MS: First of all, just to put it in perspective, it’s true across the board. Whenever you set up clinical trials, you run into the cost of clinical trials, especially trials that have to run for a long period of time. You’re supporting a lot of people. You’re supporting a very big infrastructure around the trials, to ensure that the trials are being done the right way, according to good clinical practice. And especially in TB where there’s a very heavy laboratory component to all the clinical trials, you have to pay for that too.

>RHN: You say we have woefully inadequate funding for that. By what factor?

MS: We need billions of dollars. It’s a little staggering the mountain we have to climb in terms of getting the financial support.

“We need billions of dollars for field trials. It’s a little staggering the mountain we have to climb in terms of getting the financial support…”.


>RHN: So what does that mean? Who’s in a position to provide that form of financial support?

MS: Realistically, one of the big places we have to look is to governments. And realistically, a big part will have to be played by governments within the European Union, simply because those governments are still some of the richest in the world, leaving aside today’s financial crisis.

And now we’re also entering a new era, the expansion of the EU. With that, we’re now going to see the numbers of TB cases in the EU grow dramatically.

>RHN: So, that’s the case you’d put, for example, to European parliamentarians, or to the Commission or to the European Council of Ministers – that they actually need to take care of this issue because they’re exposed.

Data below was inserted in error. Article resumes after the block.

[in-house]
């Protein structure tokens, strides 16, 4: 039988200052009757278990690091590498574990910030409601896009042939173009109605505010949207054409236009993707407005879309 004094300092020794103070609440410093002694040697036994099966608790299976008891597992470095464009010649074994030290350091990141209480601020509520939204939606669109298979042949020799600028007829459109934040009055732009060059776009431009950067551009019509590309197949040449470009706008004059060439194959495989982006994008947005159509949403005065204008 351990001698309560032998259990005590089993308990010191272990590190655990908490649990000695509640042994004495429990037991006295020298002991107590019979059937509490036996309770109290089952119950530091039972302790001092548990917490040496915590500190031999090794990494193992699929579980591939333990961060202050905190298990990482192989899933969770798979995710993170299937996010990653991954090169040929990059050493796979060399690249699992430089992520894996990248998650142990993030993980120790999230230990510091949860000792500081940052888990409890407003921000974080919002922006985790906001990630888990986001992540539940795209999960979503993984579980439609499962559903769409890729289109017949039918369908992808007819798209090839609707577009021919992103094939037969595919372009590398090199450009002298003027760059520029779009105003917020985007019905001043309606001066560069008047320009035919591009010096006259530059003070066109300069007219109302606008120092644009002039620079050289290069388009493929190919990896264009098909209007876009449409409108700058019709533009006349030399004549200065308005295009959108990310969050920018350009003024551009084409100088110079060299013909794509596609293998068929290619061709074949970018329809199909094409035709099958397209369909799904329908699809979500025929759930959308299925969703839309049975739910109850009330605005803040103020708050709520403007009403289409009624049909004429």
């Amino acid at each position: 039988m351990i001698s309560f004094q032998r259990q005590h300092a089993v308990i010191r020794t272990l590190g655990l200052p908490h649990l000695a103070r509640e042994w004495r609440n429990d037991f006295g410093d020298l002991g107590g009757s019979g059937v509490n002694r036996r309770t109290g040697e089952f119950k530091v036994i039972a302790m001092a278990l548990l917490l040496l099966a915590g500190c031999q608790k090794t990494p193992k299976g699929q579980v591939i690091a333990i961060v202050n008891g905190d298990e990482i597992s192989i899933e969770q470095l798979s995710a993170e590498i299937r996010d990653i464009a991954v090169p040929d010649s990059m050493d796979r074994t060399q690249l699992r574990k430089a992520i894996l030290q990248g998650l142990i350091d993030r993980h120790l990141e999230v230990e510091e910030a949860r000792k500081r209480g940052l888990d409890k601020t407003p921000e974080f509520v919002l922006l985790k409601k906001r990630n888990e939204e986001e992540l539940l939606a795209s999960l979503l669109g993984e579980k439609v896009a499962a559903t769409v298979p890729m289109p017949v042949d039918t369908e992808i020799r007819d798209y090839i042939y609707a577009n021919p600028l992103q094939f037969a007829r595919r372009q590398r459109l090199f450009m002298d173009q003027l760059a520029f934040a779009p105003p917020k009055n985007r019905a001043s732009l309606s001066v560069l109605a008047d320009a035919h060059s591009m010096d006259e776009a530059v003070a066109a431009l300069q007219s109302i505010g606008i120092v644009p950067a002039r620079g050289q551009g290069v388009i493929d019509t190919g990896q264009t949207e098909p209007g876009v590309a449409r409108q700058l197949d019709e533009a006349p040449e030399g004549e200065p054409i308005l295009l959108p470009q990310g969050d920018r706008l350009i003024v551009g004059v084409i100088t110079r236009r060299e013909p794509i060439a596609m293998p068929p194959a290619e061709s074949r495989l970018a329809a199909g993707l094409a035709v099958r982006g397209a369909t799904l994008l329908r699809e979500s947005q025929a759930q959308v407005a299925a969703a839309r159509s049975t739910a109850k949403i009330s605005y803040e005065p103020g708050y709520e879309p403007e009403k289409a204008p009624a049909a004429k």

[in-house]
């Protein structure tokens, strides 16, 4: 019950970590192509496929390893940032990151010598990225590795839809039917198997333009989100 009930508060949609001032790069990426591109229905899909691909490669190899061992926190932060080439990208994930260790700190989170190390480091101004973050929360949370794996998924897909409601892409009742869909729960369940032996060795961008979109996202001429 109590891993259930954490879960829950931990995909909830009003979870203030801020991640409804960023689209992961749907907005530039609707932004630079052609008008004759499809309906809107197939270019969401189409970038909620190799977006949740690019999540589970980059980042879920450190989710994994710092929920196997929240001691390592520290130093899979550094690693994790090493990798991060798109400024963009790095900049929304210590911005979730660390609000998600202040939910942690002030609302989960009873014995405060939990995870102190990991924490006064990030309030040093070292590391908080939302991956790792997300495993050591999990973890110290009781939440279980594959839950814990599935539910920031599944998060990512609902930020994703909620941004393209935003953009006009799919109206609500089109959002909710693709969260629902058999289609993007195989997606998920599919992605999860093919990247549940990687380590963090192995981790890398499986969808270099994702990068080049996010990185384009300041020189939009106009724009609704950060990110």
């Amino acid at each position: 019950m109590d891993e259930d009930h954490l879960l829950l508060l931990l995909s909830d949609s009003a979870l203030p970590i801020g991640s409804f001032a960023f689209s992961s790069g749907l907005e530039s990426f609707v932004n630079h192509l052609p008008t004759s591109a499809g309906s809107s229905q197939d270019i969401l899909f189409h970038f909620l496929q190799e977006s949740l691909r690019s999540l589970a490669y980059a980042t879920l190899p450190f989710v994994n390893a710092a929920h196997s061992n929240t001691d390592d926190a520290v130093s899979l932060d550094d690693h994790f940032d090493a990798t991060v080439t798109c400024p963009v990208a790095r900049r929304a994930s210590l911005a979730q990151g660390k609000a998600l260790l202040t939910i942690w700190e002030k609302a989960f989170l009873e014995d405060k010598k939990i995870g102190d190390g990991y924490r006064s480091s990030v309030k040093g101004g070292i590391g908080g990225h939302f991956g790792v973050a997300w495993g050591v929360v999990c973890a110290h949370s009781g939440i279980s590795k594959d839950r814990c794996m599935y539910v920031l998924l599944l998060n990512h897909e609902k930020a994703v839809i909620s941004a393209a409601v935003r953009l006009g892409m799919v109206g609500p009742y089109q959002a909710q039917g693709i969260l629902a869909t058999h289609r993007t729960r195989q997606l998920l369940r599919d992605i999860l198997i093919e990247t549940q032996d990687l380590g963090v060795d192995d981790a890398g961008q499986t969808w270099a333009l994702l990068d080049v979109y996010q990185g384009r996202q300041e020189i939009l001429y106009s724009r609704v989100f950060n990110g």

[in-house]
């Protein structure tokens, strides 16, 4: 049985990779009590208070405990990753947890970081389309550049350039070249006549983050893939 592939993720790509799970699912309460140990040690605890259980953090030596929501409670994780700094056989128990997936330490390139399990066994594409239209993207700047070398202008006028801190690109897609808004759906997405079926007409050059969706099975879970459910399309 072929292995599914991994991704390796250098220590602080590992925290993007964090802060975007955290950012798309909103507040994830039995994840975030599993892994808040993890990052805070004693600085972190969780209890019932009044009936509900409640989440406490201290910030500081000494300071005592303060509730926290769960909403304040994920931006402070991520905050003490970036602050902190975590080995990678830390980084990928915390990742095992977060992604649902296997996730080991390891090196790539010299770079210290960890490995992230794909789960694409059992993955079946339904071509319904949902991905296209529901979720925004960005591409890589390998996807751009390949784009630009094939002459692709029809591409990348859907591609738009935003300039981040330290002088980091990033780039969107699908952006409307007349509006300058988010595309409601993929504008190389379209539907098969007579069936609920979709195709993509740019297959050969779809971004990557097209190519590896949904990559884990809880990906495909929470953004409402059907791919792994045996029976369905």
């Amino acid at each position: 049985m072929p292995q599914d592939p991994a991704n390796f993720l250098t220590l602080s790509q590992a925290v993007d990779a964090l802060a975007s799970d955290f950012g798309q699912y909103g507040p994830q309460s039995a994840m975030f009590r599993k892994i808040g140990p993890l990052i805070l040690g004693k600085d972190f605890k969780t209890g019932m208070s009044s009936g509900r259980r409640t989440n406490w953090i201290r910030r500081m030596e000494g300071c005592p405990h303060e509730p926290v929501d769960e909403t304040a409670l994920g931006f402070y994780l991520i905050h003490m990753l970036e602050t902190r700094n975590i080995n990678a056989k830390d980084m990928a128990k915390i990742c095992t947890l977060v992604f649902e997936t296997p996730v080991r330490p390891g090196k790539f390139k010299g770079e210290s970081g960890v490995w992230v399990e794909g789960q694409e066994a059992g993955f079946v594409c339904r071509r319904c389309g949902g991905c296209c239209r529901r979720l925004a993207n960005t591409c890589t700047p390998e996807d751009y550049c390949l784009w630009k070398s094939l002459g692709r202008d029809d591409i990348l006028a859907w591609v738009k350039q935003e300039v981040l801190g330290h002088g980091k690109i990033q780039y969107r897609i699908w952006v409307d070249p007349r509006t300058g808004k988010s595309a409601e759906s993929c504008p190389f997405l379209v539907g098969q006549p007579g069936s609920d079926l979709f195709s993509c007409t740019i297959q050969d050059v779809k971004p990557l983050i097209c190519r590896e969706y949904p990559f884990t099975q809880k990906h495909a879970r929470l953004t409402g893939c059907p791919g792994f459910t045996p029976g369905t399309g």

MS: Right. First there’s the moral obligation that applies to every country in the world. It’s a global problem. I think the moral obligation would rest on what I would call charitable giving. Then there’s also enlightened self-interest, that in fact this is not only on the EU’s doorstep, but already inside the house. It’s a problem that’s growing in the globalized world, in the globalized economies. There’s the saying that TB is only a flight away.

>RHN: The European Commission has its own European and Developing Countries’ Clinical Trials Partnership, the EDCTP. Has that been of value to you?

MS: Yes, it has. Especially now under Charles Mgone’s leadership, the EDCTP has really done a great job within the confines of what they’ve been given.

>RHN: They have been criticised in the past. Are you saying they’ve upped their game a bit?

MS: I think they had a rocky beginning, let me put it that way. But clearly, I think they’re now functioning much better.

>RHN: That’s interesting. We heard the same from Jerry Sadoff, the Director of Aeras, which is developing TB vaccines, as you know. To talk about specific drugs, I understand that PA-824 was far more effective than you expected.

MS: Yes, and the next study that we would like to do is actually going down in dose even lower than 200 milligrams. That has a lot of benefit down the road. Clearly, the biggest benefit is if the drug works. But then, the less drug you have to give, the less costly it is to make. And the less drug you have to give, usually the fewer side effects you ultimately see with the drug.

And another thing that’s also important in the field of TB is that a small dose makes it easier to use in what are called fixed-dose combinations. They’re very helpful in poor communities in developing countries – the drugs to be combined are actually given in one pill. That helps with compliance, and so it slows the development of resistance, etc.

>RHN: From what you’re saying it sounds to me rather as if we can expect a gradual improvement in the treatment regimens. They’re going to get shorter; they’re going to get a little bit more effective. But perhaps there isn’t a sudden, dramatic magic bullet.

“If we could cure 95% of everybody in two weeks, that’s a magic bullet. We can get there. The issue is how long is it going to take? And that’s directly related to how much funding we can get.”